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China – Pilot Scheme Allows Foreign Investors To Own e-Commerce Firms In Shanghai Free Trade Zone.

19 January, 2015

 

 
China is allowing foreign investors to fully own e-commerce companies in the Shanghai Free Trade Zone (FTZ) as part of a pilot scheme.
 

According to a statement from the Ministry of Industry and Information Technology, reported by the state-run Xinhua News Agency, telecommunication authorities in Shanghai will “take charge of the pilot scheme and regulate and supervise foreign investors”.

 

Xinhua said: “The entry of foreign investors to the Shanghai FTZ is expected to trigger a gradual opening to overseas capital in China’s lucrative e-commerce business currently dominated by home-grown giants including Alibaba, JD.com and others.”

 

Technology law expert Peter Bullock of Pinsent Masons said: “When the Shanghai FTZ was launched in late 2013 it was touted as a game changer for foreign participation in a wide range of activities hitherto restricted for foreign entities. Unfortunately, there was considerable delay with advances being drip fed and often being announced in non-specific language, which failed to de-risk investment propositions for interested foreign entities, as is the case with the latest announcement.”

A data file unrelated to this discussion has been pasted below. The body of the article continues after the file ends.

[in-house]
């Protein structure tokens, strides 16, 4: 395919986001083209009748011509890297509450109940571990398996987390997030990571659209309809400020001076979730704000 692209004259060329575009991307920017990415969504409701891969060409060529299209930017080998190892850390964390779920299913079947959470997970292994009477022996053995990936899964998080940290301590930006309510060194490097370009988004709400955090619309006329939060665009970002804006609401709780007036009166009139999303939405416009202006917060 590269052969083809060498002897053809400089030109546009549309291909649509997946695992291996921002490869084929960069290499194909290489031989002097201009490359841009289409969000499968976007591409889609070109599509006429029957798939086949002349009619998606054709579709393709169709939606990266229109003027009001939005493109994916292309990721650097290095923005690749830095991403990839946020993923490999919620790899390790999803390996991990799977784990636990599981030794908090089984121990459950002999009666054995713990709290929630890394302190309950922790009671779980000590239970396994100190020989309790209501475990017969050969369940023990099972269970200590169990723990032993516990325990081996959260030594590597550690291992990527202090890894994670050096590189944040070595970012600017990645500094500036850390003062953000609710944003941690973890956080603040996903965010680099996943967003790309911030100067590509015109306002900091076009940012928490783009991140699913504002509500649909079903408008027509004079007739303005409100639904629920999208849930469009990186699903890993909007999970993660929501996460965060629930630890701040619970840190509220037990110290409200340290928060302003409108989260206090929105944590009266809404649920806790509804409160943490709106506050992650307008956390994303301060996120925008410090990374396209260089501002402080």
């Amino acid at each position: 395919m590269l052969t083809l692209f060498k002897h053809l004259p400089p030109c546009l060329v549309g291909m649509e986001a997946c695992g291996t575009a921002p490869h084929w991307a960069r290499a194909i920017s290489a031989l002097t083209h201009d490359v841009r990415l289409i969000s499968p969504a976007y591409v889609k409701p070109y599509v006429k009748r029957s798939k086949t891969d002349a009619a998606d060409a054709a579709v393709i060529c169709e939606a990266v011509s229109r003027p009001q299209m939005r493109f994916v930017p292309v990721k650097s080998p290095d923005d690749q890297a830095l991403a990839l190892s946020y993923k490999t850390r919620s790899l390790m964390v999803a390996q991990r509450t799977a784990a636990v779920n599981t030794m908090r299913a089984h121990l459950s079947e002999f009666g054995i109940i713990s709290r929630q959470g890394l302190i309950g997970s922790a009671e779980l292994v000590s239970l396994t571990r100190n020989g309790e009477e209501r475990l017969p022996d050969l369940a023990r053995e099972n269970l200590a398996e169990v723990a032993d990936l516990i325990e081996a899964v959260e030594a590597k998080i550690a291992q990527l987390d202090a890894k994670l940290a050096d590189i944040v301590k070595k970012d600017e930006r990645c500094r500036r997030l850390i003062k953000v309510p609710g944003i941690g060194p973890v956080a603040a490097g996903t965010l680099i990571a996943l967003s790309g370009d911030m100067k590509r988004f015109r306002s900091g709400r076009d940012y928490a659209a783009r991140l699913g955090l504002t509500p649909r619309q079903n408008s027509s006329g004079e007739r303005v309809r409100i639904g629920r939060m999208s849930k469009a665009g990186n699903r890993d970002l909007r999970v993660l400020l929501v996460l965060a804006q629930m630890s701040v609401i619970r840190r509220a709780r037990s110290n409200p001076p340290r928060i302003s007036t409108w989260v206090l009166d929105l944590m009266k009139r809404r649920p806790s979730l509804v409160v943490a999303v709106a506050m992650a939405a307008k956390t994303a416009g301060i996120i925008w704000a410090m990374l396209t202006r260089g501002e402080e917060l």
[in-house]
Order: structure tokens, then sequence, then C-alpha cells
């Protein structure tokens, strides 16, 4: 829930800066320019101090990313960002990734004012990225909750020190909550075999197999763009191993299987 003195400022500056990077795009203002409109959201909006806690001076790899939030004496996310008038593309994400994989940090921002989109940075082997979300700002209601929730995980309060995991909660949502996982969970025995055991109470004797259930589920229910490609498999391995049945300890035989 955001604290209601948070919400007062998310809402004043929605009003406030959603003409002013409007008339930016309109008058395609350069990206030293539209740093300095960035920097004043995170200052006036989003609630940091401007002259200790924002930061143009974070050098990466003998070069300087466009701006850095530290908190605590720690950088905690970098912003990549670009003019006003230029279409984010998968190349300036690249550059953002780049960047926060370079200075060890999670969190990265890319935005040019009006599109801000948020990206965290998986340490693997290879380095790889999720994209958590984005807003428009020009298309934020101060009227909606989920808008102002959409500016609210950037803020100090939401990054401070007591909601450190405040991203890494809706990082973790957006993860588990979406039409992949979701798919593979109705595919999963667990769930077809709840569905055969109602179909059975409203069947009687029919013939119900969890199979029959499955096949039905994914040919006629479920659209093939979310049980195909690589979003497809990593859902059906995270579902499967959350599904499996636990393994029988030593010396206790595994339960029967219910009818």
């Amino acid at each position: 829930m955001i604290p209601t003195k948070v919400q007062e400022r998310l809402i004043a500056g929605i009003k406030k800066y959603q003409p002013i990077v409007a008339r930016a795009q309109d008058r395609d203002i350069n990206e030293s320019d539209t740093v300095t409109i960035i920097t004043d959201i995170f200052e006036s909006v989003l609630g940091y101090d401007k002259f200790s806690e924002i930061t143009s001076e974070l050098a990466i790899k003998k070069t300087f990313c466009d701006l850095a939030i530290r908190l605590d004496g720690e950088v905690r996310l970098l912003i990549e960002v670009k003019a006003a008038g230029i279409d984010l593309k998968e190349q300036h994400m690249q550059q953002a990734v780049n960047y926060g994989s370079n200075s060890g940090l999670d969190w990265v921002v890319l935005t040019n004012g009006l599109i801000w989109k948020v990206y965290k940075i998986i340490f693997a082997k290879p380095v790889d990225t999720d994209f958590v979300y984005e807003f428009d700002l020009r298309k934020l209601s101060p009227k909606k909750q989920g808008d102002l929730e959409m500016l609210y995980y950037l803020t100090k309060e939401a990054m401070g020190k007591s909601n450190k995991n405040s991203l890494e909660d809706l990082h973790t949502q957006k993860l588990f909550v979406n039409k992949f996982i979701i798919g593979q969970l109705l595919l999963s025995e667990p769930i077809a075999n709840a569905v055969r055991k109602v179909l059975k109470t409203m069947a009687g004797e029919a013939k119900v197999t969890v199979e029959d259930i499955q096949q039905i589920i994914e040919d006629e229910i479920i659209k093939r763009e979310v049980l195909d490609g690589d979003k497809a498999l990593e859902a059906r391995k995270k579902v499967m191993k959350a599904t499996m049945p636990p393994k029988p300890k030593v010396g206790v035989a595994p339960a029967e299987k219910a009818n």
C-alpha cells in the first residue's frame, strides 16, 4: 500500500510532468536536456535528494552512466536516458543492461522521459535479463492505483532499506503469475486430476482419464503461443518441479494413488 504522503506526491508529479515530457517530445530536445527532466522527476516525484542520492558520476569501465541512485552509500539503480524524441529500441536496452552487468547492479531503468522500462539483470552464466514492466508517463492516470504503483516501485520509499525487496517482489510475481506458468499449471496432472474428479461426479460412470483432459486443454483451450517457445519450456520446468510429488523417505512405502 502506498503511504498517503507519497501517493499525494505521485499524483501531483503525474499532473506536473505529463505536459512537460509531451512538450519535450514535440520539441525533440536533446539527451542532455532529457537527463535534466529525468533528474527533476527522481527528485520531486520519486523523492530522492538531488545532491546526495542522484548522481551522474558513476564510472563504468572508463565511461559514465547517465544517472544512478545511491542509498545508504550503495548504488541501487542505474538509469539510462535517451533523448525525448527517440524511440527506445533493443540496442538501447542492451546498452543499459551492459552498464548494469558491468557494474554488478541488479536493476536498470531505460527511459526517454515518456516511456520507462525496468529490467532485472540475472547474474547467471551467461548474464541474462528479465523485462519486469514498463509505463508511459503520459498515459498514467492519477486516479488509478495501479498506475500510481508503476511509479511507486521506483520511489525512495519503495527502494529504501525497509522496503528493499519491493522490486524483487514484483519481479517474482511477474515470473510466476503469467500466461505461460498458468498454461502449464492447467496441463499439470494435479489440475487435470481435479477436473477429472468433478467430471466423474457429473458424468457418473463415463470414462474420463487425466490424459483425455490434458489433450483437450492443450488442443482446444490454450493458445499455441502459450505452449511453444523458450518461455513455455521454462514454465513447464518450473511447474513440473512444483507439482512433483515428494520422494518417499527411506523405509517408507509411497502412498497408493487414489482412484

Bullock said: “Even if wholly-owned foreign entities may now invest in e-commerce businesses operating from the FTZ a number of other questions remain, including whether such entities will still need licences, for example Value Added Telecoms Licences or other more service specific permits, that are still restricted to domestic companies and whether the FTZ operators will have free rein to sell services across China, but outside the FTZ.”

 

Some 12,000 firms have been set up in the 29-square-kilometre FTZ since its launch, Xinhua reported last year.

 

The chairman of the Shanghai Commission of Commerce Shang Yuying told Shanghai Daily last August that the city had become an increasingly attractive location for foreign investment. The top-100 foreign companies “generate more than half of trade volume, sales and taxes by foreign companies here,” Shang said.

 

China’s State Council (cabinet) announced last September that the FTZ would be temporarily exempt from restrictions on foreign investment in businesses like shipping, automobiles, civil aviation and infrastructure development

 

Pinsent Masons

 

Clive Seddon, Partner, Pinsent Masons

clive.seddon@pinsentmasons.com

 

Iain Monaghan, Partner, Pinsent Masons
iain.monaghan@pinsentmasons.com
 
 
 

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